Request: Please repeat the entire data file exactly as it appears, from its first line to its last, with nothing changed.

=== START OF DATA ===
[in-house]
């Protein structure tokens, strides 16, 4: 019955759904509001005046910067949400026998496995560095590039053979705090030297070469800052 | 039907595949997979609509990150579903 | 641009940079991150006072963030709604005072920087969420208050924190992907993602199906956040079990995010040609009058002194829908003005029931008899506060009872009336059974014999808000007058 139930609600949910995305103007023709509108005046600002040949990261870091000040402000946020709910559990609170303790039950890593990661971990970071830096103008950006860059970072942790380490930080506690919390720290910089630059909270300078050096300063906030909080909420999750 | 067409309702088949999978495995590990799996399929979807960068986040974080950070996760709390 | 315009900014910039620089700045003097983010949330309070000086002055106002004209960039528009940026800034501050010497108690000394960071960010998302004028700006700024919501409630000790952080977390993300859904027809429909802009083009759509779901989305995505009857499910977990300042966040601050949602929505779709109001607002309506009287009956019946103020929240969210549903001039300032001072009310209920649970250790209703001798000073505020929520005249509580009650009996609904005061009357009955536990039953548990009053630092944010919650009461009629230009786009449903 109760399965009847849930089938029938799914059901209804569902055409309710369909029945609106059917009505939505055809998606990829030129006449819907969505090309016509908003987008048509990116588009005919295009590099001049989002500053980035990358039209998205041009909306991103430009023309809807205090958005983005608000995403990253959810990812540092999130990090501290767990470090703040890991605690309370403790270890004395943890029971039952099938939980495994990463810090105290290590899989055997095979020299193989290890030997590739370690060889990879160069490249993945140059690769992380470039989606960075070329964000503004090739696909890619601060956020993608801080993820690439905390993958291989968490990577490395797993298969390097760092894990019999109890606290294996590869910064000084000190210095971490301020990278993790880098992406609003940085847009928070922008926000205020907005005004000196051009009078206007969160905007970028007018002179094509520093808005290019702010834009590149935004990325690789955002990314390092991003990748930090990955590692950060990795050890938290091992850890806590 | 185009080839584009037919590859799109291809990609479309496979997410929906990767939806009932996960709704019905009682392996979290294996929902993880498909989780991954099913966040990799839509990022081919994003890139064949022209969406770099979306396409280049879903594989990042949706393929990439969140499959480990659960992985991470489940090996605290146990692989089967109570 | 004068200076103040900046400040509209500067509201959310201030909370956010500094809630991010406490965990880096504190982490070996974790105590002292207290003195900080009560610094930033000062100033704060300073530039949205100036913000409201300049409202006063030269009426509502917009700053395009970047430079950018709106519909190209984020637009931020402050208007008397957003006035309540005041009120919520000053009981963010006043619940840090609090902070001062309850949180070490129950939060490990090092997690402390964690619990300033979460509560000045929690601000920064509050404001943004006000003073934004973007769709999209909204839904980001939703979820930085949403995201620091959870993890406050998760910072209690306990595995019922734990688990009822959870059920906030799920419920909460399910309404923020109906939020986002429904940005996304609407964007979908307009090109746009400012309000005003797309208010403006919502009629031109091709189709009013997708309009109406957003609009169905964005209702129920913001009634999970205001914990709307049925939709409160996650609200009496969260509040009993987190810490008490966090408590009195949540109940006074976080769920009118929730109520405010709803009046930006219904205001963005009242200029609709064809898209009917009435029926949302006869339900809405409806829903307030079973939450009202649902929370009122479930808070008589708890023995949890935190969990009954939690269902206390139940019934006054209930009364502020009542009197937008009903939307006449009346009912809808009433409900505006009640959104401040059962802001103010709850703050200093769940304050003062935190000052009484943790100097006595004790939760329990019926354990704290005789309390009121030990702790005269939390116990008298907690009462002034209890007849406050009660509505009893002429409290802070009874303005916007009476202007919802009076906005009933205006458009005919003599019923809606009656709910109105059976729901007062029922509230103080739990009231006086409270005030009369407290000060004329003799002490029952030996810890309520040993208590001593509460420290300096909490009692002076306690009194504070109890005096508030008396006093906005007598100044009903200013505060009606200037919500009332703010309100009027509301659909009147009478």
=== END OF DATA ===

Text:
[in-house]
């Protein structure tokens, strides 16, 4: 019955759904509001005046910067949400026998496995560095590039053979705090030297070469800052 | 039907595949997979609509990150579903 | 641009940079991150006072963030709604005072920087969420208050924190992907993602199906956040079990995010040609009058002194829908003005029931008899506060009872009336059974014999808000007058 139930609600949910995305103007023709509108005046600002040949990261870091000040402000946020709910559990609170303790039950890593990661971990970071830096103008950006860059970072942790380490930080506690919390720290910089630059909270300078050096300063906030909080909420999750 | 067409309702088949999978495995590990799996399929979807960068986040974080950070996760709390 | 315009900014910039620089700045003097983010949330309070000086002055106002004209960039528009940026800034501050010497108690000394960071960010998302004028700006700024919501409630000790952080977390993300859904027809429909802009083009759509779901989305995505009857499910977990300042966040601050949602929505779709109001607002309506009287009956019946103020929240969210549903001039300032001072009310209920649970250790209703001798000073505020929520005249509580009650009996609904005061009357009955536990039953548990009053630092944010919650009461009629230009786009449903 109760399965009847849930089938029938799914059901209804569902055409309710369909029945609106059917009505939505055809998606990829030129006449819907969505090309016509908003987008048509990116588009005919295009590099001049989002500053980035990358039209998205041009909306991103430009023309809807205090958005983005608000995403990253959810990812540092999130990090501290767990470090703040890991605690309370403790270890004395943890029971039952099938939980495994990463810090105290290590899989055997095979020299193989290890030997590739370690060889990879160069490249993945140059690769992380470039989606960075070329964000503004090739696909890619601060956020993608801080993820690439905390993958291989968490990577490395797993298969390097760092894990019999109890606290294996590869910064000084000190210095971490301020990278993790880098992406609003940085847009928070922008926000205020907005005004000196051009009078206007969160905007970028007018002179094509520093808005290019702010834009590149935004990325690789955002990314390092991003990748930090990955590692950060990795050890938290091992850890806590 | 185009080839584009037919590859799109291809990609479309496979997410929906990767939806009932996960709704019905009682392996979290294996929902993880498909989780991954099913966040990799839509990022081919994003890139064949022209969406770099979306396409280049879903594989990042949706393929990439969140499959480990659960992985991470489940090996605290146990692989089967109570 | 004068200076103040900046400040509209500067509201959310201030909370956010500094809630991010406490965990880096504190982490070996974790105590002292207290003195900080009560610094930033000062100033704060300073530039949205100036913000409201300049409202006063030269009426509502917009700053395009970047430079950018709106519909190209984020637009931020402050208007008397957003006035309540005041009120919520000053009981963010006043619940840090609090902070001062309850949180070490129950939060490990090092997690402390964690619990300033979460509560000045929690601000920064509050404001943004006000003073934004973007769709999209909204839904980001939703979820930085949403995201620091959870993890406050998760910072209690306990595995019922734990688990009822959870059920906030799920419920909460399910309404923020109906939020986002429904940005996304609407964007979908307009090109746009400012309000005003797309208010403006919502009629031109091709189709009013997708309009109406957003609009169905964005209702129920913001009634999970205001914990709307049925939709409160996650609200009496969260509040009993987190810490008490966090408590009195949540109940006074976080769920009118929730109520405010709803009046930006219904205001963005009242200029609709064809898209009917009435029926949302006869339900809405409806829903307030079973939450009202649902929370009122479930808070008589708890023995949890935190969990009954939690269902206390139940019934006054209930009364502020009542009197937008009903939307006449009346009912809808009433409900505006009640959104401040059962802001103010709850703050200093769940304050003062935190000052009484943790100097006595004790939760329990019926354990704290005789309390009121030990702790005269939390116990008298907690009462002034209890007849406050009660509505009893002429409290802070009874303005916007009476202007919802009076906005009933205006458009005919003599019923809606009656709910109105059976729901007062029922509230103080739990009231006086409270005030009369407290000060004329003799002490029952030996810890309520040993208590001593509460420290300096909490009692002076306690009194504070109890005096508030008396006093906005007598100044009903200013505060009606200037919500009332703010309100009027509301659909009147009478």